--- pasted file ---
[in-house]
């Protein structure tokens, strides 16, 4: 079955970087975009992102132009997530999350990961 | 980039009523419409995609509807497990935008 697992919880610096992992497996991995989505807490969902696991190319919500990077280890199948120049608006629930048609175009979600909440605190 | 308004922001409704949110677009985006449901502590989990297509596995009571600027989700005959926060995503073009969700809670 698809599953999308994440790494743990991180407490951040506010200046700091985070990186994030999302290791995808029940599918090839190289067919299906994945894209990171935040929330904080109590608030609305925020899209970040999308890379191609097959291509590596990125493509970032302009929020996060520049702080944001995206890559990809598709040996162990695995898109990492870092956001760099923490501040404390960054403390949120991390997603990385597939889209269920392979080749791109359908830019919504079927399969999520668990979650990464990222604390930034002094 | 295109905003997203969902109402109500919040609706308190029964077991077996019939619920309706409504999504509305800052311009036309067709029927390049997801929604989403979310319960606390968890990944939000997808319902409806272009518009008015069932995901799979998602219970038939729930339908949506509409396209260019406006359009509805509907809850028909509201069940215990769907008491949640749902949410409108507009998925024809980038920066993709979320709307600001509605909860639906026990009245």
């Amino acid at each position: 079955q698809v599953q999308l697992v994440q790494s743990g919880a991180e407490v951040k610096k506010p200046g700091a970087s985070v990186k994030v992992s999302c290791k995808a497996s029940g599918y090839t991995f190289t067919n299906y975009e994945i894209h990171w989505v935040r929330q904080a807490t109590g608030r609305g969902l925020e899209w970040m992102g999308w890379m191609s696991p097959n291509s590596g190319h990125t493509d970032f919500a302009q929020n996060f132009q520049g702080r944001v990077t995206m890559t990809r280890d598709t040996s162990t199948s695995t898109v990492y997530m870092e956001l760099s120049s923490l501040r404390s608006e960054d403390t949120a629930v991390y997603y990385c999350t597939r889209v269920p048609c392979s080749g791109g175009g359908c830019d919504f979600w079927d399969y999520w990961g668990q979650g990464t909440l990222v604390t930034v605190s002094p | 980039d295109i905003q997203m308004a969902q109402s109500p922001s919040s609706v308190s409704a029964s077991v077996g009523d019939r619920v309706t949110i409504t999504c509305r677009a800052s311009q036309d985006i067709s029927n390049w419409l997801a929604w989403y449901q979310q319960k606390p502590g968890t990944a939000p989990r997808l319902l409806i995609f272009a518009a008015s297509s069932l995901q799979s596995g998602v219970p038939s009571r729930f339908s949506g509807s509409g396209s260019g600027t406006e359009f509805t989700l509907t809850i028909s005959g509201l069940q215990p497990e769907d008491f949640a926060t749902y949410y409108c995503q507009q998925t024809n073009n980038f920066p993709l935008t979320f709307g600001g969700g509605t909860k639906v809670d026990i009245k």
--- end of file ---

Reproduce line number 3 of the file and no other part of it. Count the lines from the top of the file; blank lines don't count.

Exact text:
């Amino acid at each position: 079955q698809v599953q999308l697992v994440q790494s743990g919880a991180e407490v951040k610096k506010p200046g700091a970087s985070v990186k994030v992992s999302c290791k995808a497996s029940g599918y090839t991995f190289t067919n299906y975009e994945i894209h990171w989505v935040r929330q904080a807490t109590g608030r609305g969902l925020e899209w970040m992102g999308w890379m191609s696991p097959n291509s590596g190319h990125t493509d970032f919500a302009q929020n996060f132009q520049g702080r944001v990077t995206m890559t990809r280890d598709t040996s162990t199948s695995t898109v990492y997530m870092e956001l760099s120049s923490l501040r404390s608006e960054d403390t949120a629930v991390y997603y990385c999350t597939r889209v269920p048609c392979s080749g791109g175009g359908c830019d919504f979600w079927d399969y999520w990961g668990q979650g990464t909440l990222v604390t930034v605190s002094p | 980039d295109i905003q997203m308004a969902q109402s109500p922001s919040s609706v308190s409704a029964s077991v077996g009523d019939r619920v309706t949110i409504t999504c509305r677009a800052s311009q036309d985006i067709s029927n390049w419409l997801a929604w989403y449901q979310q319960k606390p502590g968890t990944a939000p989990r997808l319902l409806i995609f272009a518009a008015s297509s069932l995901q799979s596995g998602v219970p038939s009571r729930f339908s949506g509807s509409g396209s260019g600027t406006e359009f509805t989700l509907t809850i028909s005959g509201l069940q215990p497990e769907d008491f949640a926060t749902y949410y409108c995503q507009q998925t024809n073009n980038f920066p993709l935008t979320f709307g600001g969700g509605t909860k639906v809670d026990i009245k």